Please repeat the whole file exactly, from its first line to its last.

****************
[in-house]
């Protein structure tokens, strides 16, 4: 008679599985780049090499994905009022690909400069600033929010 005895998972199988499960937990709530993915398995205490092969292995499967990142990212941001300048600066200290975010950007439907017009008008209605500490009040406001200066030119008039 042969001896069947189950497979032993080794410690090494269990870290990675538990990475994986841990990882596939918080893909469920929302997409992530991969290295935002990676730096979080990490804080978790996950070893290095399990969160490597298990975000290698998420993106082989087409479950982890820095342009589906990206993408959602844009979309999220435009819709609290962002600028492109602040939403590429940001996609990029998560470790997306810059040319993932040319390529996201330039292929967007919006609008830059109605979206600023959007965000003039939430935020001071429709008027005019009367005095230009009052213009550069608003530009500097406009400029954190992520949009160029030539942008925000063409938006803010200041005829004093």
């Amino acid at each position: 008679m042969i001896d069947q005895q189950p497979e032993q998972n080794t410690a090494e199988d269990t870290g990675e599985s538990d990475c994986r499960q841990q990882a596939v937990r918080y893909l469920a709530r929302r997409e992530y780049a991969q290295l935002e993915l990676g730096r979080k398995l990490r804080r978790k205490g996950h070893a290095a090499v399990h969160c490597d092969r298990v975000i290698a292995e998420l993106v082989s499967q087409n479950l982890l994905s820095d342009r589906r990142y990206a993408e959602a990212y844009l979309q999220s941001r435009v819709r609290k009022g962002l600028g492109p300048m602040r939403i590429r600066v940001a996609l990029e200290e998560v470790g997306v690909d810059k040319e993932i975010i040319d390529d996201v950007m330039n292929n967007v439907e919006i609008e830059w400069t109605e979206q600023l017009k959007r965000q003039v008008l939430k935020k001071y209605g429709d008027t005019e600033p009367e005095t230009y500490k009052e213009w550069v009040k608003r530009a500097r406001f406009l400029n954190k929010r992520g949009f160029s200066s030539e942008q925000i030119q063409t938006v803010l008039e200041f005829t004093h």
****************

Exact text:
[in-house]
């Protein structure tokens, strides 16, 4: 008679599985780049090499994905009022690909400069600033929010 005895998972199988499960937990709530993915398995205490092969292995499967990142990212941001300048600066200290975010950007439907017009008008209605500490009040406001200066030119008039 042969001896069947189950497979032993080794410690090494269990870290990675538990990475994986841990990882596939918080893909469920929302997409992530991969290295935002990676730096979080990490804080978790996950070893290095399990969160490597298990975000290698998420993106082989087409479950982890820095342009589906990206993408959602844009979309999220435009819709609290962002600028492109602040939403590429940001996609990029998560470790997306810059040319993932040319390529996201330039292929967007919006609008830059109605979206600023959007965000003039939430935020001071429709008027005019009367005095230009009052213009550069608003530009500097406009400029954190992520949009160029030539942008925000063409938006803010200041005829004093």
């Amino acid at each position: 008679m042969i001896d069947q005895q189950p497979e032993q998972n080794t410690a090494e199988d269990t870290g990675e599985s538990d990475c994986r499960q841990q990882a596939v937990r918080y893909l469920a709530r929302r997409e992530y780049a991969q290295l935002e993915l990676g730096r979080k398995l990490r804080r978790k205490g996950h070893a290095a090499v399990h969160c490597d092969r298990v975000i290698a292995e998420l993106v082989s499967q087409n479950l982890l994905s820095d342009r589906r990142y990206a993408e959602a990212y844009l979309q999220s941001r435009v819709r609290k009022g962002l600028g492109p300048m602040r939403i590429r600066v940001a996609l990029e200290e998560v470790g997306v690909d810059k040319e993932i975010i040319d390529d996201v950007m330039n292929n967007v439907e919006i609008e830059w400069t109605e979206q600023l017009k959007r965000q003039v008008l939430k935020k001071y209605g429709d008027t005019e600033p009367e005095t230009y500490k009052e213009w550069v009040k608003r530009a500097r406001f406009l400029n954190k929010r992520g949009f160029s200066s030539e942008q925000i030119q063409t938006v803010l008039e200041f005829t004093h």